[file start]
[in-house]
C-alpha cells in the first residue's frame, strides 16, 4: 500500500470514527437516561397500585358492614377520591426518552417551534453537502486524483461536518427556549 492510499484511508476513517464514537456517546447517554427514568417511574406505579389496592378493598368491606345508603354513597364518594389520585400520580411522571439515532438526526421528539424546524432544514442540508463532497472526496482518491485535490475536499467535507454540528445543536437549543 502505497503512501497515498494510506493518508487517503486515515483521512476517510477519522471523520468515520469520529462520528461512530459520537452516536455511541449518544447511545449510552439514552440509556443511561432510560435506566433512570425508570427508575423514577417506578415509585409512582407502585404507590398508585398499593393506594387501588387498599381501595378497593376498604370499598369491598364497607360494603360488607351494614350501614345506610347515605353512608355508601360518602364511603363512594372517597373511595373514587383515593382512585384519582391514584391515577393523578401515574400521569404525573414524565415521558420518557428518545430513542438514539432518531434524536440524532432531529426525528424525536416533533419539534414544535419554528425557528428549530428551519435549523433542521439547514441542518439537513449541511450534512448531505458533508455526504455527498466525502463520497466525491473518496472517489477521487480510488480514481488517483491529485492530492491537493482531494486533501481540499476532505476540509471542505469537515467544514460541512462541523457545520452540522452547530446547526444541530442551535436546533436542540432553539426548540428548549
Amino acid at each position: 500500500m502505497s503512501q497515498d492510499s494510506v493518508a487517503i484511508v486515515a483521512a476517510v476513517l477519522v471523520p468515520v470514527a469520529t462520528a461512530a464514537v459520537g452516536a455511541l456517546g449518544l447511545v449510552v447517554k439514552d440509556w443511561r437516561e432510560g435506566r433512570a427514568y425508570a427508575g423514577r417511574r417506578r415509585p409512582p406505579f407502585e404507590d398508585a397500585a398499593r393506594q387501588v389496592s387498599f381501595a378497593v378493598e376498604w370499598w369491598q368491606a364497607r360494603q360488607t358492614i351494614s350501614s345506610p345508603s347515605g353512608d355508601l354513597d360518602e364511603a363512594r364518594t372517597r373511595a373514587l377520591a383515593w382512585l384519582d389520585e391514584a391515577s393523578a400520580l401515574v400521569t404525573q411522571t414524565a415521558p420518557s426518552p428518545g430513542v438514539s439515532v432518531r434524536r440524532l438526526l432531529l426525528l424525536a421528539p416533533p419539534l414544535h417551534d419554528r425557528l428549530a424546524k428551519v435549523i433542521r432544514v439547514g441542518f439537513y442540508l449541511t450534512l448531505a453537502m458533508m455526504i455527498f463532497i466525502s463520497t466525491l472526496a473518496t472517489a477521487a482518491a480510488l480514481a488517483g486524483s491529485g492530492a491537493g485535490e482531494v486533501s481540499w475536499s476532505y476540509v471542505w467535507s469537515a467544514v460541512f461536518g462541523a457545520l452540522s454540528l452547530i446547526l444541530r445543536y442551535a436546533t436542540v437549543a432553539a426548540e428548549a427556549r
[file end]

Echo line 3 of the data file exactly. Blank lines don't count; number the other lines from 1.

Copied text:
Amino acid at each position: 500500500m502505497s503512501q497515498d492510499s494510506v493518508a487517503i484511508v486515515a483521512a476517510v476513517l477519522v471523520p468515520v470514527a469520529t462520528a461512530a464514537v459520537g452516536a455511541l456517546g449518544l447511545v449510552v447517554k439514552d440509556w443511561r437516561e432510560g435506566r433512570a427514568y425508570a427508575g423514577r417511574r417506578r415509585p409512582p406505579f407502585e404507590d398508585a397500585a398499593r393506594q387501588v389496592s387498599f381501595a378497593v378493598e376498604w370499598w369491598q368491606a364497607r360494603q360488607t358492614i351494614s350501614s345506610p345508603s347515605g353512608d355508601l354513597d360518602e364511603a363512594r364518594t372517597r373511595a373514587l377520591a383515593w382512585l384519582d389520585e391514584a391515577s393523578a400520580l401515574v400521569t404525573q411522571t414524565a415521558p420518557s426518552p428518545g430513542v438514539s439515532v432518531r434524536r440524532l438526526l432531529l426525528l424525536a421528539p416533533p419539534l414544535h417551534d419554528r425557528l428549530a424546524k428551519v435549523i433542521r432544514v439547514g441542518f439537513y442540508l449541511t450534512l448531505a453537502m458533508m455526504i455527498f463532497i466525502s463520497t466525491l472526496a473518496t472517489a477521487a482518491a480510488l480514481a488517483g486524483s491529485g492530492a491537493g485535490e482531494v486533501s481540499w475536499s476532505y476540509v471542505w467535507s469537515a467544514v460541512f461536518g462541523a457545520l452540522s454540528l452547530i446547526l444541530r445543536y442551535a436546533t436542540v437549543a432553539a426548540e428548549a427556549r